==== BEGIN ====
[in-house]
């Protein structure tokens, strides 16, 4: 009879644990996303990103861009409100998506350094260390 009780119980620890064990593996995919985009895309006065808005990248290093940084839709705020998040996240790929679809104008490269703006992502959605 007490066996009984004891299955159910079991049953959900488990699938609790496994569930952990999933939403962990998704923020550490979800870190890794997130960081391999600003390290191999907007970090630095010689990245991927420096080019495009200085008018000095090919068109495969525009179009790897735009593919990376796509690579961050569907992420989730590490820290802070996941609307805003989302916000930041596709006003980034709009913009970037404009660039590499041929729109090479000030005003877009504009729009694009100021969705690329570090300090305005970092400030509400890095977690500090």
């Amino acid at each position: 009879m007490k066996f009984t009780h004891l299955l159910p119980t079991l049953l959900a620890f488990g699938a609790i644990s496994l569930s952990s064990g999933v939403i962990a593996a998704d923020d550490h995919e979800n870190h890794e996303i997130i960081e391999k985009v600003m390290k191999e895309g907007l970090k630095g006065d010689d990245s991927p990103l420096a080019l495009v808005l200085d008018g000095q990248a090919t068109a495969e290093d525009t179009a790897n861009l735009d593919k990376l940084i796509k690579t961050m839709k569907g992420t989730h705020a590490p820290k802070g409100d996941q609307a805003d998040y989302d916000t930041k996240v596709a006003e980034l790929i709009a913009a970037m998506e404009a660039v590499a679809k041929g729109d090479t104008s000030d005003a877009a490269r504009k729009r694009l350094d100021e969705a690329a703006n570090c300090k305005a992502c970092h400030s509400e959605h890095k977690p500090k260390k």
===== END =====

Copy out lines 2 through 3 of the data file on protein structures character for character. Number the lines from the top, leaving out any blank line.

């Protein structure tokens, strides 16, 4: 009879644990996303990103861009409100998506350094260390 009780119980620890064990593996995919985009895309006065808005990248290093940084839709705020998040996240790929679809104008490269703006992502959605 007490066996009984004891299955159910079991049953959900488990699938609790496994569930952990999933939403962990998704923020550490979800870190890794997130960081391999600003390290191999907007970090630095010689990245991927420096080019495009200085008018000095090919068109495969525009179009790897735009593919990376796509690579961050569907992420989730590490820290802070996941609307805003989302916000930041596709006003980034709009913009970037404009660039590499041929729109090479000030005003877009504009729009694009100021969705690329570090300090305005970092400030509400890095977690500090």
């Amino acid at each position: 009879m007490k066996f009984t009780h004891l299955l159910p119980t079991l049953l959900a620890f488990g699938a609790i644990s496994l569930s952990s064990g999933v939403i962990a593996a998704d923020d550490h995919e979800n870190h890794e996303i997130i960081e391999k985009v600003m390290k191999e895309g907007l970090k630095g006065d010689d990245s991927p990103l420096a080019l495009v808005l200085d008018g000095q990248a090919t068109a495969e290093d525009t179009a790897n861009l735009d593919k990376l940084i796509k690579t961050m839709k569907g992420t989730h705020a590490p820290k802070g409100d996941q609307a805003d998040y989302d916000t930041k996240v596709a006003e980034l790929i709009a913009a970037m998506e404009a660039v590499a679809k041929g729109d090479t104008s000030d005003a877009a490269r504009k729009r694009l350094d100021e969705a690329a703006n570090c300090k305005a992502c970092h400030s509400e959605h890095k977690p500090k260390k």